PDA

View Full Version : what compound angle .0001

Hal
03-28-2013, 03:55 PM
What angle do you set the compound at to for the .001 marks to equal .0001 ?

Thanks
Hal

Mcgyver
03-28-2013, 04:10 PM
What angle do you set the compound at to for the .001 marks to equal .0001 ?

Thanks
Hal

5.74 degrees, eyeballed as best you can to 5 3/4's will advance the tool bit in .0001" for every 1 thou on the compound.

This can work, but with the compound almost parallel to the lathe, the slightest inaccuracies, clearance and slop in the dovetail mess you up. tighten up the gib

Hal
03-28-2013, 04:14 PM
Mcgyver

Thanks for the info. I have it written down someplace.

Hal

John Garner
03-28-2013, 04:35 PM
Hal --

That angle is not some "magic number", but is very easy to derive. The derivation is basic trigonometry, the angle is calculated as the ArcSine of (0.0001 inch / 0.001 inch), which is exactly equal to the ArcSine of 0.1.

The only other thing you need to know is that at the zero angle, the compound travel is parallel to the spindle's axis of rotation.

John

KiddZimaHater
03-28-2013, 08:00 PM
If I need to remove .0001, I just grab the 60 grit sandpaper. :)

Scottike
03-28-2013, 09:17 PM
Enquiring minds what to know how this works out for you.

Hal
03-28-2013, 10:43 PM
John

I didn't really need .0001 exactly. I was just wanting a finer feed and remembered reading on this forum about about setting the compound just off of 90° would allow a .0001 feed. I just couldn't remember the correct angle.

Thanks
Hal

Hopper
03-28-2013, 10:55 PM
If you want to go one step more sensitive/accurate you can set the compound slide so that .001" on the dial moves the tool .00001", ie a hundredth of a thou. So this way to take a tenth of a thou cut you move the compound dial .010".

To do it, you need to set up a parallel bar between centres in the lathe, or turn one up if you dont have one. Then put a piece of flat plate in the tool holder that is about one one inch wide and four inches (100mm) long. Set the compound rest parallel to the lathe axis and clamp up the flat plate so it is firm against the parallel bar all along its 4" edge.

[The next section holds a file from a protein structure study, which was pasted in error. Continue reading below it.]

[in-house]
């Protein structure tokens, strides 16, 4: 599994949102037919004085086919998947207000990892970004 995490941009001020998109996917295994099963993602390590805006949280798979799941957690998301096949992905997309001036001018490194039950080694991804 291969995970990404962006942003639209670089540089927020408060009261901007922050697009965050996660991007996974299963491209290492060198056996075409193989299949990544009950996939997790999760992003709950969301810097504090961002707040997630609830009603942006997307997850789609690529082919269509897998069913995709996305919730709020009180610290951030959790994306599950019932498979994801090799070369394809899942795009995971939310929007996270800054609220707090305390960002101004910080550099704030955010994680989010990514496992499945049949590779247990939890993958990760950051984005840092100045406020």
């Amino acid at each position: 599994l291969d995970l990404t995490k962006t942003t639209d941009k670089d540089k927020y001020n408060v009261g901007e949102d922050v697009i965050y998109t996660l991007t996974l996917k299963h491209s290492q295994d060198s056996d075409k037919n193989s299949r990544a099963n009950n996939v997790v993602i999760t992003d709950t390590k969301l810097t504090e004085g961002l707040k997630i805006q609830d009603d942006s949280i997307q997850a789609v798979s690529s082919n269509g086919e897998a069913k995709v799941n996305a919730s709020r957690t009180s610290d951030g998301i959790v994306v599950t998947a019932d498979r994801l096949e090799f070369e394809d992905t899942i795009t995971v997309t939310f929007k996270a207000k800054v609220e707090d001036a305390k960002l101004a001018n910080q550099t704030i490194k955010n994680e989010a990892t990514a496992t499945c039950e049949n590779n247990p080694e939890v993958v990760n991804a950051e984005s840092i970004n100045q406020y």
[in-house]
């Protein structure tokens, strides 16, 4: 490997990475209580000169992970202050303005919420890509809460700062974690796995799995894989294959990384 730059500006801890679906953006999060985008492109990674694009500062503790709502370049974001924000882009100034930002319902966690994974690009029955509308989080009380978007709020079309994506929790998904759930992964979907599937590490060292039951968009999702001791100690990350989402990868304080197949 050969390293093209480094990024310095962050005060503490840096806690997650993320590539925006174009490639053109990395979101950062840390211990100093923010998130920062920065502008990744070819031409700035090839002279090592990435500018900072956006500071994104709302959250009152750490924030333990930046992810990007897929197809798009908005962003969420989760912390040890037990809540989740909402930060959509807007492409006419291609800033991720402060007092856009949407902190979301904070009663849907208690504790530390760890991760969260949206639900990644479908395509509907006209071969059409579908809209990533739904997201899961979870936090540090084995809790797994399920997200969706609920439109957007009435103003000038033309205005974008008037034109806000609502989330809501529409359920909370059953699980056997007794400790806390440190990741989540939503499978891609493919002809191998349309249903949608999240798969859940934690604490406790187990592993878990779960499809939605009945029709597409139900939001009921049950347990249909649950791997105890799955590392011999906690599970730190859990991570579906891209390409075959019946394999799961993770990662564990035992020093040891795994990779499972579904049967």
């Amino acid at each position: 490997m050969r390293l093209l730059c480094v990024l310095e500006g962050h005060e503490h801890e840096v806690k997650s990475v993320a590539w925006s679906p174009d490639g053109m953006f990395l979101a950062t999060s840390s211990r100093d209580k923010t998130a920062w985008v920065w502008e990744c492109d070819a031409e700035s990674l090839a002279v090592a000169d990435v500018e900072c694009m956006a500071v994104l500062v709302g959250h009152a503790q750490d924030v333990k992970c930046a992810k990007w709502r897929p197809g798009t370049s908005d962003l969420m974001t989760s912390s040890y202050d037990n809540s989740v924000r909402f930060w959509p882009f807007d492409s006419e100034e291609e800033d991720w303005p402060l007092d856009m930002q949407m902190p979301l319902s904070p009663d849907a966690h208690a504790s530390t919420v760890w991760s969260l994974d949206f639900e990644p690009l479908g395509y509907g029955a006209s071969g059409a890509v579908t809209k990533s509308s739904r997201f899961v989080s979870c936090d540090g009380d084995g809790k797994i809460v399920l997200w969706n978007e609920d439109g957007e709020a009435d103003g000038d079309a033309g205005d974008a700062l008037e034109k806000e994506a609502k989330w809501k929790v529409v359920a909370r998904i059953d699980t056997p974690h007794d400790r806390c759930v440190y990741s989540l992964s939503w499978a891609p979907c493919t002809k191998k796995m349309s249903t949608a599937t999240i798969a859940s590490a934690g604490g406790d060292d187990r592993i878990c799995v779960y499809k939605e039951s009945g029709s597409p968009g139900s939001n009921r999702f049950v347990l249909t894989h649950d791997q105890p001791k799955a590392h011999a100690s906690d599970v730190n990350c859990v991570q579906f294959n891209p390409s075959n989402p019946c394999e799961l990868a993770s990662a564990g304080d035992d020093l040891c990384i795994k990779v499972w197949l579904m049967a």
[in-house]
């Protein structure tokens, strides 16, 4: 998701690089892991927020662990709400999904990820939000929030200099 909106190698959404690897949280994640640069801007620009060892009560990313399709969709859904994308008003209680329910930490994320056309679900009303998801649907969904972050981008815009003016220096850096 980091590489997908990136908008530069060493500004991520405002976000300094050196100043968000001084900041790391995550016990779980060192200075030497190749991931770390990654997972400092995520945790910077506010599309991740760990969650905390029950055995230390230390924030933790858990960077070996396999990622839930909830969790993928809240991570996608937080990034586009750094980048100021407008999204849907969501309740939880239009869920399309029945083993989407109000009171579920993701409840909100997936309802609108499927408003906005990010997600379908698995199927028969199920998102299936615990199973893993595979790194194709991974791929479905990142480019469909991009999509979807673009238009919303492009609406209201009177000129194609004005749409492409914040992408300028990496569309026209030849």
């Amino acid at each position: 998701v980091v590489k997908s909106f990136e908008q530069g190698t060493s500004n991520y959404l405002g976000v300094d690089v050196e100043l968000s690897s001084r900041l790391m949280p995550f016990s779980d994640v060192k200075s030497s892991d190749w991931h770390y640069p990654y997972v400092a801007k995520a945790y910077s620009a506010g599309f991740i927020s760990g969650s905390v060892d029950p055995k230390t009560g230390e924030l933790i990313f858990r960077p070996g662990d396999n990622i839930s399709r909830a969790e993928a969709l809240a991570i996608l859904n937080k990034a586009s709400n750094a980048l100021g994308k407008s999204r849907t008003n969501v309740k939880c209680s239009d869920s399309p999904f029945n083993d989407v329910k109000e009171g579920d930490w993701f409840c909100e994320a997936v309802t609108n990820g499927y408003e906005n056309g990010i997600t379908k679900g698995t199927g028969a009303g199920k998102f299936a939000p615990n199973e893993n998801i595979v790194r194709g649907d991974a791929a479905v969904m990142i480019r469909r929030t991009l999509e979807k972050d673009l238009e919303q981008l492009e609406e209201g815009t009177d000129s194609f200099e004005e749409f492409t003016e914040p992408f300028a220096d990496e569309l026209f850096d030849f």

Then take a 1mm (.040" or so) drill bit or piece of wire or shim and reset the compound so that the lefthand end of the flat plate is firm against the parallel bar and the 1mm drill or shim just fits between the parallel bar and the flat plate at the right hand end.

This gives the compound an angle of about 0.6 degrees, or 1 in 100.
By using a larger movement of the compound slide to achieve an inward tool movement of .0001", this method may be a little more forgiving on older worn machines and is fun to play with on the newer ones.

Of course a very sharp tool finished on an oilstone is needed to take such fine cuts.

Euph0ny
03-29-2013, 02:05 PM
Here's Mr Peterson doing something along the line of angling the compound to get fine changes in diameter. He calls it 'splitting hairs':

http://youtu.be/n_dZe3K0a5M

Paul Alciatore
03-29-2013, 02:46 PM
If I need to remove .0001, I just grab the 60 grit sandpaper. :)

If you only want to remove 0.0001", you better go REAL EASY with 60 grit paper. You will take that much off with one or two revolutions of the work.

I usually start with 100 or 150 grit and even that will take off 0.0005" on a diameter very fast. The cutting tool usually leaves a slightly rough finish and the peaks of that finish will be removed quickly with sand paper. The process slows down after the first 0.0005" or so, depending on material and sharpness of the tool. Then it takes progressively longer to remove more. 50 or 60 grit paper may be more useful if one or more thousandths need to be removed.